What a great country to end our travels in... lovely scenery even though it’s flat flat flat, fantastic for cycling, with windmills, canals, water bridges and boats everywhere!
We’re cheese lovers so we started in Edam - many of the shops are generous with their samples and after trying most of then, we didn’t come away empty handed obviously, so no need to buy any cheese for a while when we get home! We then timed our stay in Alkmaar so we could see the Friday cheese market, dating back to the sixteenth century, you can watch the inspection and buying process followed by the carrying of the sold cheeses across the square to some carts which then transport them to the awaiting lorries. There is a special kind of jog that the carriers do in order to keep the cheese as still as possible on the trays, and despite the weight of carrying 8 cheeses (over 100kg in total) on each, the cheese carriers really seem to enjoy their jobs!
Some sunny days meant we could really enjoy the huge beaches west of Alkmaar (Bergen and Egmond), with their dunes, soft sand and great beach cafés.
Hoorn was another favourite with a pretty harbour and marina and we made some German friends Roland and Marianne 😀 who we met on the site next to the marina and shared beers and wine as you do!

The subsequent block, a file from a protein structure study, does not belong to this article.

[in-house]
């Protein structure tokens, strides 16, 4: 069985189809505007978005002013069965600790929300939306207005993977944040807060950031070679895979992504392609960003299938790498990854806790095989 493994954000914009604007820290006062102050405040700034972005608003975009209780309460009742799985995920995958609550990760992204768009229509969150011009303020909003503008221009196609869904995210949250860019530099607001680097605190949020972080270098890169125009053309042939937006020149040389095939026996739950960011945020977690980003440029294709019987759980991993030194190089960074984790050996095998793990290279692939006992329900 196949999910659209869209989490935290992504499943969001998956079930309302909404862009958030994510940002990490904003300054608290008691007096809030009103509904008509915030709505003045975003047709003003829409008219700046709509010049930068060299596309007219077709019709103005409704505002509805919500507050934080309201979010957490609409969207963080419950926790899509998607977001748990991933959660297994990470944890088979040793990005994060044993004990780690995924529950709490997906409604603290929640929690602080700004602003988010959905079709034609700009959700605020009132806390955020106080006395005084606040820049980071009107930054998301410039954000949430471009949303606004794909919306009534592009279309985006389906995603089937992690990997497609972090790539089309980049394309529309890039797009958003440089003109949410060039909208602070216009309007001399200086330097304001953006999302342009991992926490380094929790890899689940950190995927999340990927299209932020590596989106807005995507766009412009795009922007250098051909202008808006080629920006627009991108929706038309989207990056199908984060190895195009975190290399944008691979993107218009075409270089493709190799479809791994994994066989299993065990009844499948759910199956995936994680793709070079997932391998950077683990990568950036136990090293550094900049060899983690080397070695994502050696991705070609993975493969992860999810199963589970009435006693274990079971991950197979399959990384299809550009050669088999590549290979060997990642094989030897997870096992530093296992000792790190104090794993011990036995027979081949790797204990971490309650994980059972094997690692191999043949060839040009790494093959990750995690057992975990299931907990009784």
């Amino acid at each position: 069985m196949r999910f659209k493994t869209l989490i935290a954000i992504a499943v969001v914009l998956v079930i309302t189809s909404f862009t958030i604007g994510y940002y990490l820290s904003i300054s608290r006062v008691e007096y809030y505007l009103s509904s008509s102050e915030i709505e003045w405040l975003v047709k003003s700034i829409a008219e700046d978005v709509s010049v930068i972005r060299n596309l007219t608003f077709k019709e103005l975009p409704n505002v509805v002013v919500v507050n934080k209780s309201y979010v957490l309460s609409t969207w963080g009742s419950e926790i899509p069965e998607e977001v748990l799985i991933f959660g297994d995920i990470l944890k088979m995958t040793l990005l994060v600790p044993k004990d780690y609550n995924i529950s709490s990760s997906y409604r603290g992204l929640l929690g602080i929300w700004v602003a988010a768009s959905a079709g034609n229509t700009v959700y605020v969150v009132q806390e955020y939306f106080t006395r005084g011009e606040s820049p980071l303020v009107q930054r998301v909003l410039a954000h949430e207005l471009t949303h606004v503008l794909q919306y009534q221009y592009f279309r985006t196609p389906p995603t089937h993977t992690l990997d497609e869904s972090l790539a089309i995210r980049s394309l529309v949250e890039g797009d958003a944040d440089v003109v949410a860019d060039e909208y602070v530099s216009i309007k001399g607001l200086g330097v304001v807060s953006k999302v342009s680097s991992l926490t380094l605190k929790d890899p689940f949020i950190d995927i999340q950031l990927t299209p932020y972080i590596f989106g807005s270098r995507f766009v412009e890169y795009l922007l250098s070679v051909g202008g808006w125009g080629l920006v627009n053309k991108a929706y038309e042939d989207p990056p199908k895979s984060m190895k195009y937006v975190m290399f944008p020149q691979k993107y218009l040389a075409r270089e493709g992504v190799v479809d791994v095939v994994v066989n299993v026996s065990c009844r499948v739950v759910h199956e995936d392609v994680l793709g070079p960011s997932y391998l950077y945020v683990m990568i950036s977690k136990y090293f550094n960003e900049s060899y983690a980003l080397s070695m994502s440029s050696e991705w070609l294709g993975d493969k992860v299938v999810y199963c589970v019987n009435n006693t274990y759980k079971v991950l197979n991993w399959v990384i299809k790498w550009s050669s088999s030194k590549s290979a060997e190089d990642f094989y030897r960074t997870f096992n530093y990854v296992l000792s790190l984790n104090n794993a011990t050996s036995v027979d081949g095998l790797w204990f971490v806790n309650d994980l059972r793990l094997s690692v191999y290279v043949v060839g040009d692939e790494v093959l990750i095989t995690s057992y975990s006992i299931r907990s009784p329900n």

From Hoorn we journeyed into the past for a day travelling to Medemblik by steamtram then on to Enkhuizen by steamer, seeing how freight, mail and people used to be transported.
At Enkhuizen we went to the Zuiderzee museum which sets out the culture and history of the region with 100 houses shops and workshops brought back to life. All so interesting and very well presented. Then we jumped back into the 21st century and got the double decker train back to Hoorn.
In Amsterdam, a visit to the house where Anne Frank and her family hid for 2 years during WW2 was top of our list, her courage and bravery and that of all those in hiding with her and those who tried to protect them, was so clearly evident in every room. A re-read of her diary will be on the reading list once home. On a very different theme, a walking tour of the red light district gave us an interesting insight into the Netherlands open attitude to prostitution and drugs.
On our way to the Hook of Holland for our ferry back to England, we spent our last couple of nights in Kinderdijk. If you like windmills this is the place to come to! The nineteen mills on the surrounding canals are a UNESCO world heritage site. They were built to keep the region safe from floods and you can see how
clever the Dutch are in managing all the water around them.
The cycling culture in the Netherlands is amazing. We had such fun on our bikes. There were excellent cycle paths everywhere we wanted to go and less vehicle traffic as so many Dutch seem to use their bikes for short journeys and even very young children and babies are ferried around by bike. We did find it strange though that only serious racing cyclists wear cycle helmets and as we are obviously not in that category we really stood out as tourists in ours!
... oh, and the goats in the Netherlands think they are humans!
So we’ve loved the Netherlands, just like we loved Germany and France before, they are all beautiful and interesting in different ways. But now it‘s time to return to the UK and go back to work. So the next post on the blog will be an overall summary of the highs, lows and statistics of our six month travels!